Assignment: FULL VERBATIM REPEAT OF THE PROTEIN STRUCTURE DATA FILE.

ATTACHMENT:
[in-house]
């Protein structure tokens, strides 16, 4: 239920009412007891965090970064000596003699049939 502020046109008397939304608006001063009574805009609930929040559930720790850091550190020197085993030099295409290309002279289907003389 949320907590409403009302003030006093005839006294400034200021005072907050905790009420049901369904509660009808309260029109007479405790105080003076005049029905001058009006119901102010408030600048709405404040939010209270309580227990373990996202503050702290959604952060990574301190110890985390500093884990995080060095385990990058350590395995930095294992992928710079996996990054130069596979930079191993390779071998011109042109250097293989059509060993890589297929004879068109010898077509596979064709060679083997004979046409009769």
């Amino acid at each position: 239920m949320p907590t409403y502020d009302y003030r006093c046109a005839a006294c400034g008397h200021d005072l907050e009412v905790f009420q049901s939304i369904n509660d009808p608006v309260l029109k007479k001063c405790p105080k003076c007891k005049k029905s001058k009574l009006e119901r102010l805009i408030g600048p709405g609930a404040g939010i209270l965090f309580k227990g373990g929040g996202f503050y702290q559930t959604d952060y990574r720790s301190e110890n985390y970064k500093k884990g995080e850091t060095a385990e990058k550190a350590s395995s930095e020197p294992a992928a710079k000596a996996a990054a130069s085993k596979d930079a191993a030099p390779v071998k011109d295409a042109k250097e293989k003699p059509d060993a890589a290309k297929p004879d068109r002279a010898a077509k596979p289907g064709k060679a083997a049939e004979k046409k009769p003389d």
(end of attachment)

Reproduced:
[in-house]
């Protein structure tokens, strides 16, 4: 239920009412007891965090970064000596003699049939 502020046109008397939304608006001063009574805009609930929040559930720790850091550190020197085993030099295409290309002279289907003389 949320907590409403009302003030006093005839006294400034200021005072907050905790009420049901369904509660009808309260029109007479405790105080003076005049029905001058009006119901102010408030600048709405404040939010209270309580227990373990996202503050702290959604952060990574301190110890985390500093884990995080060095385990990058350590395995930095294992992928710079996996990054130069596979930079191993390779071998011109042109250097293989059509060993890589297929004879068109010898077509596979064709060679083997004979046409009769």
């Amino acid at each position: 239920m949320p907590t409403y502020d009302y003030r006093c046109a005839a006294c400034g008397h200021d005072l907050e009412v905790f009420q049901s939304i369904n509660d009808p608006v309260l029109k007479k001063c405790p105080k003076c007891k005049k029905s001058k009574l009006e119901r102010l805009i408030g600048p709405g609930a404040g939010i209270l965090f309580k227990g373990g929040g996202f503050y702290q559930t959604d952060y990574r720790s301190e110890n985390y970064k500093k884990g995080e850091t060095a385990e990058k550190a350590s395995s930095e020197p294992a992928a710079k000596a996996a990054a130069s085993k596979d930079a191993a030099p390779v071998k011109d295409a042109k250097e293989k003699p059509d060993a890589a290309k297929p004879d068109r002279a010898a077509k596979p289907g064709k060679a083997a049939e004979k046409k009769p003389d």